What's fascinating about the above list is that of the seven clubs, only San Diego and Atlanta are thought to have a fighting chance at an entirely new stadium. It illustrates how the landscape has changed in a decade-and-a-half. It also underscores how even owners who opened stadiums in this millennia have some home improvement to do.
The technology and the cost
The Niners refer to their upcoming, under-construction home as a "smart stadium," but most of it comes down to connectivity. The focus for now is getting the Digital Antennae Systems (DAS) and Wifi up to speed and integrated, and that's a constantly moving target. The Cowboys, Colts, Patriots, Saints, Panthers, Cardinals, Giants/Jets and Niners are among those leading the charge. But what's clear is that progress isn't optional, because the broadcasting innovations keeping people on their couches won't go away, either.
"While we recognize that the environment at home has gotten better, we don't look at it as competing with our product," Grubman said. "The offering at the stadium has to get better at the same rate as the offering at home. And all of us, the league and the clubs, haven't paid as much attention to the stadiums as we have the home experience, in part because the cycle in building a stadium is much longer, and in part because we have such great broadcast partners that are constantly improving.
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"So you have a larger group on the broadcast side, and a smaller group on the stadium side, and that's where the problem can arise. But we're turning our attention to the stadiums. We like that it should be getting better at a faster pace."
For stadiums from that four-year, nine-stadium boom (Cincinnati, Denver, Pittsburgh, Detroit, Houston, New England, Seattle, Chicago, Philadelphia) of a decade ago, it means higher quality videoboards ("Every stadium doesn't have to have a gigantic, center-hung board, but they need to be state-of-the-art," said Grubman); connectivity that keeps up with mobile technology and allows full use of smartphones on-site; and the highest level of interactivity possible. It'll also likely mean moving the stadium outside the walls, with additional entertainment and conditions on the perimeter.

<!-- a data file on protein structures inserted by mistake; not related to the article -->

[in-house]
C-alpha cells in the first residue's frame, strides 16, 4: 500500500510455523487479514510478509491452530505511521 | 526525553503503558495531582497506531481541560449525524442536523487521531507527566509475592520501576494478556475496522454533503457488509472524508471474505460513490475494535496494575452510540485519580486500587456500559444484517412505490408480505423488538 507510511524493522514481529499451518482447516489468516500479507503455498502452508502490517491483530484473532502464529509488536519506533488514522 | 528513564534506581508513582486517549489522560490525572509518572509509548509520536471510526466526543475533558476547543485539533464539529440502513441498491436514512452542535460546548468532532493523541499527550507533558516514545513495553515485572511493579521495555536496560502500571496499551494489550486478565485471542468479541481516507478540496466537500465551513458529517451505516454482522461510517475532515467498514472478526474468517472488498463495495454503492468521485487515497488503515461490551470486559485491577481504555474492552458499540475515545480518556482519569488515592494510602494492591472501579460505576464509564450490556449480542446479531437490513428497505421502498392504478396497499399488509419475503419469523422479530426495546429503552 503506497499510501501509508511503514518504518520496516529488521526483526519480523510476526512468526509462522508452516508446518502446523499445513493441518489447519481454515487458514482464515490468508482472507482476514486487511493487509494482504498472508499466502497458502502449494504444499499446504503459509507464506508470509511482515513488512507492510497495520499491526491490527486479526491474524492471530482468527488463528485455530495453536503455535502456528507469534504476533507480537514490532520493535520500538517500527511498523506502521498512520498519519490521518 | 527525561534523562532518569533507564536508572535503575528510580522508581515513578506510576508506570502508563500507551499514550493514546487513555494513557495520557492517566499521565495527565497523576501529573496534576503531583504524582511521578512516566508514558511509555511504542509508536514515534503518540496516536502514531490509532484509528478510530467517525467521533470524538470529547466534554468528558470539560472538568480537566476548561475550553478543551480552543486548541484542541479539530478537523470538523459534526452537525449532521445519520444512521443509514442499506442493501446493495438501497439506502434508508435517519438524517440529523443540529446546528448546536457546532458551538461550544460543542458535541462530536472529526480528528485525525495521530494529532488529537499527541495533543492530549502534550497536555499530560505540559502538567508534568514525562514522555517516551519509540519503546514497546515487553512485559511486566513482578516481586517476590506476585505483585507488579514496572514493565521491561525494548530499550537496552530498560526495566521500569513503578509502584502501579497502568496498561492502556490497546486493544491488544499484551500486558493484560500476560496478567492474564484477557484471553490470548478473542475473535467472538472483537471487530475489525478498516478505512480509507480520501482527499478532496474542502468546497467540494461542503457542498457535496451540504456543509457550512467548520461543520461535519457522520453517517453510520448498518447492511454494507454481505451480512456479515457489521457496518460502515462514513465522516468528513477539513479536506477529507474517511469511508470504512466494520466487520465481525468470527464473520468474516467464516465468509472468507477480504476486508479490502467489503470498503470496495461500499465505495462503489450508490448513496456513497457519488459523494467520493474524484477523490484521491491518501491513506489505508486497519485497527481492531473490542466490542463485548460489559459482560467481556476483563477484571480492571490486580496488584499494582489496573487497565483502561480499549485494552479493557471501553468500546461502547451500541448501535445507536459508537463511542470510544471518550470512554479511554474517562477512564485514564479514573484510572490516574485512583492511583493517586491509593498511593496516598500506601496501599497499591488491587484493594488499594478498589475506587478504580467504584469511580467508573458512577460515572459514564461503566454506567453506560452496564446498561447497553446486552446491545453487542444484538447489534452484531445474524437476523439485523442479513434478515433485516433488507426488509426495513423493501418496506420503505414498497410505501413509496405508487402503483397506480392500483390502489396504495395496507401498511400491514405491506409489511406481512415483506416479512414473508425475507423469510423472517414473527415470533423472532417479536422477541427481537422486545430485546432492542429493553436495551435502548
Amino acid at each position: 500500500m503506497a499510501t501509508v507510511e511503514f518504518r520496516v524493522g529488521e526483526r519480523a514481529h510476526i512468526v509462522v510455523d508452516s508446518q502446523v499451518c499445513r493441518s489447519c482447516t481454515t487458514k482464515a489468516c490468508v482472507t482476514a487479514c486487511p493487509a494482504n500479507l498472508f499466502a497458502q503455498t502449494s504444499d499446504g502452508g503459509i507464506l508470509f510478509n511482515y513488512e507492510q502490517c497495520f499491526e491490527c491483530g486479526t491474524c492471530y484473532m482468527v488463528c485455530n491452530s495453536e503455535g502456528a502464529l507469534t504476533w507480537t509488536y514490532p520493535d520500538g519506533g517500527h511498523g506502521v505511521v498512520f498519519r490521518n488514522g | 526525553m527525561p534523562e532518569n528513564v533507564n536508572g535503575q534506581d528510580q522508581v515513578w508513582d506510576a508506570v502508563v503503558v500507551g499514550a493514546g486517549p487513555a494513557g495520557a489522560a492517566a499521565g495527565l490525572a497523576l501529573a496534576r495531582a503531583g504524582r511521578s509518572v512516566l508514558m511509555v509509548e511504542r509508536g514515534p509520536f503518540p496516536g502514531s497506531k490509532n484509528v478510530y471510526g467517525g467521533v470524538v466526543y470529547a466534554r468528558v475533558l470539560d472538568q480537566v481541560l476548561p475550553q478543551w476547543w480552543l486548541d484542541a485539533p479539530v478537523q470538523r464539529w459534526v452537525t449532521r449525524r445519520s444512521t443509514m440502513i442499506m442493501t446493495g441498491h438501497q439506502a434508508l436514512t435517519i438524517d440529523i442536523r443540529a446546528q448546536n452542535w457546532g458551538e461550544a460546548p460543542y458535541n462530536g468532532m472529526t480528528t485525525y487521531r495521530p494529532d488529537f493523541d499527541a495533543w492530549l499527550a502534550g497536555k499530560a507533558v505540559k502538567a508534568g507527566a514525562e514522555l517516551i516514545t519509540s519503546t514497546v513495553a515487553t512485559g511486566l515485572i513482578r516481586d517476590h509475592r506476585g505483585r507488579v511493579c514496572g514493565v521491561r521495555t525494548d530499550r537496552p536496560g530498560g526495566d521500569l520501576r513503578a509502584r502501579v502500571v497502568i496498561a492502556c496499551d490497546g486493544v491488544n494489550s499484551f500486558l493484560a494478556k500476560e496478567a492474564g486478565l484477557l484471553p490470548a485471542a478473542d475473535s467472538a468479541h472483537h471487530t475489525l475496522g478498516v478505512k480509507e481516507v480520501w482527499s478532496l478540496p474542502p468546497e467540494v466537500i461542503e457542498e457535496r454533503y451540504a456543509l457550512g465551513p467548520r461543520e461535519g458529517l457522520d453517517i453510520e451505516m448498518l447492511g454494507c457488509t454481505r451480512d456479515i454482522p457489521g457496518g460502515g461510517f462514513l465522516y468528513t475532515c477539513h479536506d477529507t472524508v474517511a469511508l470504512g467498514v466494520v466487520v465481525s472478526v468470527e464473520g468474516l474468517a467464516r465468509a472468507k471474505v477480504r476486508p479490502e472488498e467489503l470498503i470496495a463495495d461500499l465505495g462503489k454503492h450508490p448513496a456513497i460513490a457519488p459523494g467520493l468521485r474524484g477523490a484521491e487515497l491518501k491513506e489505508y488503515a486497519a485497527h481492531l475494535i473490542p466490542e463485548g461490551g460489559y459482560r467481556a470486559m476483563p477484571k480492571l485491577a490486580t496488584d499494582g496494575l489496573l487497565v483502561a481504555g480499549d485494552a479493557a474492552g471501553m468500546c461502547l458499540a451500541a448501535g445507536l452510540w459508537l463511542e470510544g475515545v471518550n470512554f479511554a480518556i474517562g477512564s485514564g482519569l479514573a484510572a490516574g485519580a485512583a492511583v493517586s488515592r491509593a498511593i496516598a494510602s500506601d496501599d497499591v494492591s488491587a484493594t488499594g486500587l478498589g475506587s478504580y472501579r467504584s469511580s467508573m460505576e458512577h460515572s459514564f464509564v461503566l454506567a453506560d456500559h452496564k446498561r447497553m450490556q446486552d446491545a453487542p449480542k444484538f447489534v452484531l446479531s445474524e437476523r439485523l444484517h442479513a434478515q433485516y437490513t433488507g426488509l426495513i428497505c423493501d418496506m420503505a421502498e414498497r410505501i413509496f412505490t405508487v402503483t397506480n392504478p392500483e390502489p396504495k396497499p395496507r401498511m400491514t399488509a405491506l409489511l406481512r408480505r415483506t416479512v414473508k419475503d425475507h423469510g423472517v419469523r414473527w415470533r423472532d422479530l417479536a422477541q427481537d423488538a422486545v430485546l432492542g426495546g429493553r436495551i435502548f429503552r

For teams like Oakland and San Diego, playing in outdated facilities that opened as AFL-era multipurpose stadiums, the challenge of getting up to speed is even more daunting. Answers that applied 10 years ago aren't as easy to come by. Los Angeles will be an answer for someone filling the three core reasons the NFL requires for relocation: An unrenovated stadium necessitating a move, a lease allowing it, and a financial situation tied to the facility motivating it.
But as the league emphasized in its memo to the 32 clubs in late June, it will control L.A., and it's clear the powers-that-be are waiting for the right stadium, the right team and the right owner to fill a huge market that it is determined not to screw up again. London isn't close to being ready for a team, and there isn't a Baltimore or St. Louis out there, like there was in the mid-1990s. So here we are.
As is the case with so many other things, it comes down to the money. In the day of a $300 million football stadium, $150 million from the government would represent a 50-50 partnership. Today, that public contribution would be less than 15 percent in many cases -- and that's assuming there'd be a public contribution at all, in an economy that's not the same as it was in the 1990s.
"It'd say that for the most part," one team executive said, "the day and age of public funding is over. It's a partnership now. At best."
That's a lot to digest for the league and its teams. Fans want more from their experience, more for their dollar, and it will take big bucks to satisfy those demands. And no one wants to listen to the NFL, one of the world's most successful and profitable sports leagues, crying poor over any of this.